The ridge is usually done in one or two days and may well involve scrambling as the night draws in. One or two days, the choice is yours. Light and fast works well especially if you are with someone who knows the route well; navigation is complex and compasses are badly affected by the magnetic rocks. The rock is Gabbro with Basalt intrusions running through it. The Gabbro is extremely rough and grippy and makes for excellent climbing but beware fingers and hands will easily be trashed or “gabbroed”. In the wet the ridge can become a real challenge with the basalt in particular becoming treacherously slippery. Many of the more technical sections on the ridge can be bypassed by easier options which are often equally spectacular. The next Munro, Sgurr Mhic Choinnich can be climbed by King’s Chimney which is steep and exposed but not as hard as it looks. The easier alternative is a walkway known as Hart’s Ledge. Equally exposed, it traverses the side of the mountain in an airy position. Much of it is a walk along ledges but there is some adrenaline fuelled scrambling in places. The famous trials bike Danny Macaskill who grew up on Skye has even ridden along it, His video shows much of the Cuillin Ridge.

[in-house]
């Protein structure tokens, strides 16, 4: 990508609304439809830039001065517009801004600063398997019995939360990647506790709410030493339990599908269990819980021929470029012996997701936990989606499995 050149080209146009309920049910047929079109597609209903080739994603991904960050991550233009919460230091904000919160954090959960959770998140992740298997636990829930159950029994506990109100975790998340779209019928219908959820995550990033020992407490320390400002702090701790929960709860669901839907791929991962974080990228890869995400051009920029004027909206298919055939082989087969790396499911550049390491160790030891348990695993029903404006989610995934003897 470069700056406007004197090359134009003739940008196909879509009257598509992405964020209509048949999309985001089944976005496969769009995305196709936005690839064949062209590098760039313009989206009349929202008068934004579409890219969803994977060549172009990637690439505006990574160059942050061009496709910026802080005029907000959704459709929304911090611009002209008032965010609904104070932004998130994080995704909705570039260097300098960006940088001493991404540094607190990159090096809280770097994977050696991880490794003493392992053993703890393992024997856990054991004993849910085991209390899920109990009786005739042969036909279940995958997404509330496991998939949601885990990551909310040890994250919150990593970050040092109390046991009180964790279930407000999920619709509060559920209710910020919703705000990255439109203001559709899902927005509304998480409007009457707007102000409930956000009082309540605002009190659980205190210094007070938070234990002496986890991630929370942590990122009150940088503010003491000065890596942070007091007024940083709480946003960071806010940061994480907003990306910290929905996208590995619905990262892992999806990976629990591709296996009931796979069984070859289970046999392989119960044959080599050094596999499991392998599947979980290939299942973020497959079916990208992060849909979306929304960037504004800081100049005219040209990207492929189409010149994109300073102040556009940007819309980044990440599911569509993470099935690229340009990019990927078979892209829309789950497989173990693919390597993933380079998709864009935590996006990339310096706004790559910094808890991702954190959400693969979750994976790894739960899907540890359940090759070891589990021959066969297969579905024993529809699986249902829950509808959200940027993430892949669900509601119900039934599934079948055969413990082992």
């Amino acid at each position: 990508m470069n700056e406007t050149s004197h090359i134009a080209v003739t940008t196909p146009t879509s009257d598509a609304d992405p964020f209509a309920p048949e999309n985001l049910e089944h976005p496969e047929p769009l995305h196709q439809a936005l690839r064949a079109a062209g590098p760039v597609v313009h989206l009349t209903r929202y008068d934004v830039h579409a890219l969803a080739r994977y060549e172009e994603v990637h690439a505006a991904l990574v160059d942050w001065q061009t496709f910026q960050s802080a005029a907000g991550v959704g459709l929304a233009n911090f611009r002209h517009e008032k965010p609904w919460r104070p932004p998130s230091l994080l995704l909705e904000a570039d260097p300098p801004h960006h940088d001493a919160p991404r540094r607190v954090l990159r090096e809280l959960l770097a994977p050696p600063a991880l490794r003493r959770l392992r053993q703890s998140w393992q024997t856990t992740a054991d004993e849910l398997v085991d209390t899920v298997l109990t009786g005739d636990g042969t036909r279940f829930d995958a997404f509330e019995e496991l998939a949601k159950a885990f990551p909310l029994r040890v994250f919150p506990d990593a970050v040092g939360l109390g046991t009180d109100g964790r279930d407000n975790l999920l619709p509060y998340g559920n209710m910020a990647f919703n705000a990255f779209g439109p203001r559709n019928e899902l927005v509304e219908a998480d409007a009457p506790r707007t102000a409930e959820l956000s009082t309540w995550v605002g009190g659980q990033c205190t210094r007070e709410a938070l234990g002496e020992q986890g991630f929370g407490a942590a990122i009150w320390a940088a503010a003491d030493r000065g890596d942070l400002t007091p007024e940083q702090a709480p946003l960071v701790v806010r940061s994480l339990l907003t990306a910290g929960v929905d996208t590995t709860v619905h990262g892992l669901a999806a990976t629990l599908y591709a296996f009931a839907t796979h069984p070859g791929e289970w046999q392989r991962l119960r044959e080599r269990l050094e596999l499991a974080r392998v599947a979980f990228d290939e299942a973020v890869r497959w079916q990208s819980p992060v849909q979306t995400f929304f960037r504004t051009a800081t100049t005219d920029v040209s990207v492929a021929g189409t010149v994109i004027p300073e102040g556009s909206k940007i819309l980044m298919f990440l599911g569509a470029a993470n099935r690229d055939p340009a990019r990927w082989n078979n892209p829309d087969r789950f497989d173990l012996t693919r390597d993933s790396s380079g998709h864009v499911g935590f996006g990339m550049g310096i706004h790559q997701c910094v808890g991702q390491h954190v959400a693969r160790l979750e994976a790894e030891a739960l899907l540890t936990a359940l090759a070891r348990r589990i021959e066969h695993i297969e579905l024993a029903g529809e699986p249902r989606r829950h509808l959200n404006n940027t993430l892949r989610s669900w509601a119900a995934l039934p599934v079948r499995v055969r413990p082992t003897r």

“The Inaccessible Pinnacle has a fairly low grade of Moderate but it is harder to imagine a more exposed

Perhaps the most iconic rock climb in the UK, the Inaccessible Pinnacle has a fairly lowly grade of Moderate but it is harder to imagine a more exposed climb for the grade. The climb follows a thin fin of rock with huge drops down to the loch below. Descent is an obligatory abseil (above) with great views out to the Isle of Rum. With several abseils on the ridge, this is a skill you need to have practiced prior to arriving on Skye. For the timid, the Pinnacle can be missed out by a walk up slabs below it.

Above: Much of the terrain is fairly straightforward but with huge drops either side then great care and concentration are needed. Here a guide and two clients move together using a process known as “short roping.� With practice and a skilled guide, it enables ground to be covered swiftly and can rapidly be altered to technical climbing pitches where a greater degree of protection is needed.

Right: a competent climber ascends what is a graded climb which many people doing the traverse will choose to protect with a rope.

‘Everyone has to set their own level of comfort on the ridge and decide what they are happy to solo and what they feel a rope is needed to